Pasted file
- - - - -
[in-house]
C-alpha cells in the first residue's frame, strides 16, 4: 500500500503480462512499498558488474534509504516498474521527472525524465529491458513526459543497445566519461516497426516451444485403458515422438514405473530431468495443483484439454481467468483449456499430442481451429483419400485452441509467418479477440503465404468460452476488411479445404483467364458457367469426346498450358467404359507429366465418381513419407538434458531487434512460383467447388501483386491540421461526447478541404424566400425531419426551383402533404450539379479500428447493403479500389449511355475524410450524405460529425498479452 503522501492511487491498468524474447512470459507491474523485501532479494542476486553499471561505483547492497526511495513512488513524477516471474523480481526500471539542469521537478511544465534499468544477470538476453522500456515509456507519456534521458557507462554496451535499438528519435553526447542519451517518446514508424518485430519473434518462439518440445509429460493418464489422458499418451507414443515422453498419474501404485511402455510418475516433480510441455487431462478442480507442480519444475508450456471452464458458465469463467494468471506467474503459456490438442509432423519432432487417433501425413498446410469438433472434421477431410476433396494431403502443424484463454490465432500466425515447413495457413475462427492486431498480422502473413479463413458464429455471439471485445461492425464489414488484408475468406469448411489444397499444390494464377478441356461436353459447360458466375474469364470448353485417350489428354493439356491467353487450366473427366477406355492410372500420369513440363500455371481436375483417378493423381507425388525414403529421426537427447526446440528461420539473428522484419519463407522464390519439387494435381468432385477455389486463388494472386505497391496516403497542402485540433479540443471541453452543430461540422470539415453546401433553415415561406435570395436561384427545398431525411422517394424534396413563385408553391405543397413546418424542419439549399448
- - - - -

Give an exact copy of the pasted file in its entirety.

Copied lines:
[in-house]
C-alpha cells in the first residue's frame, strides 16, 4: 500500500503480462512499498558488474534509504516498474521527472525524465529491458513526459543497445566519461516497426516451444485403458515422438514405473530431468495443483484439454481467468483449456499430442481451429483419400485452441509467418479477440503465404468460452476488411479445404483467364458457367469426346498450358467404359507429366465418381513419407538434458531487434512460383467447388501483386491540421461526447478541404424566400425531419426551383402533404450539379479500428447493403479500389449511355475524410450524405460529425498479452 503522501492511487491498468524474447512470459507491474523485501532479494542476486553499471561505483547492497526511495513512488513524477516471474523480481526500471539542469521537478511544465534499468544477470538476453522500456515509456507519456534521458557507462554496451535499438528519435553526447542519451517518446514508424518485430519473434518462439518440445509429460493418464489422458499418451507414443515422453498419474501404485511402455510418475516433480510441455487431462478442480507442480519444475508450456471452464458458465469463467494468471506467474503459456490438442509432423519432432487417433501425413498446410469438433472434421477431410476433396494431403502443424484463454490465432500466425515447413495457413475462427492486431498480422502473413479463413458464429455471439471485445461492425464489414488484408475468406469448411489444397499444390494464377478441356461436353459447360458466375474469364470448353485417350489428354493439356491467353487450366473427366477406355492410372500420369513440363500455371481436375483417378493423381507425388525414403529421426537427447526446440528461420539473428522484419519463407522464390519439387494435381468432385477455389486463388494472386505497391496516403497542402485540433479540443471541453452543430461540422470539415453546401433553415415561406435570395436561384427545398431525411422517394424534396413563385408553391405543397413546418424542419439549399448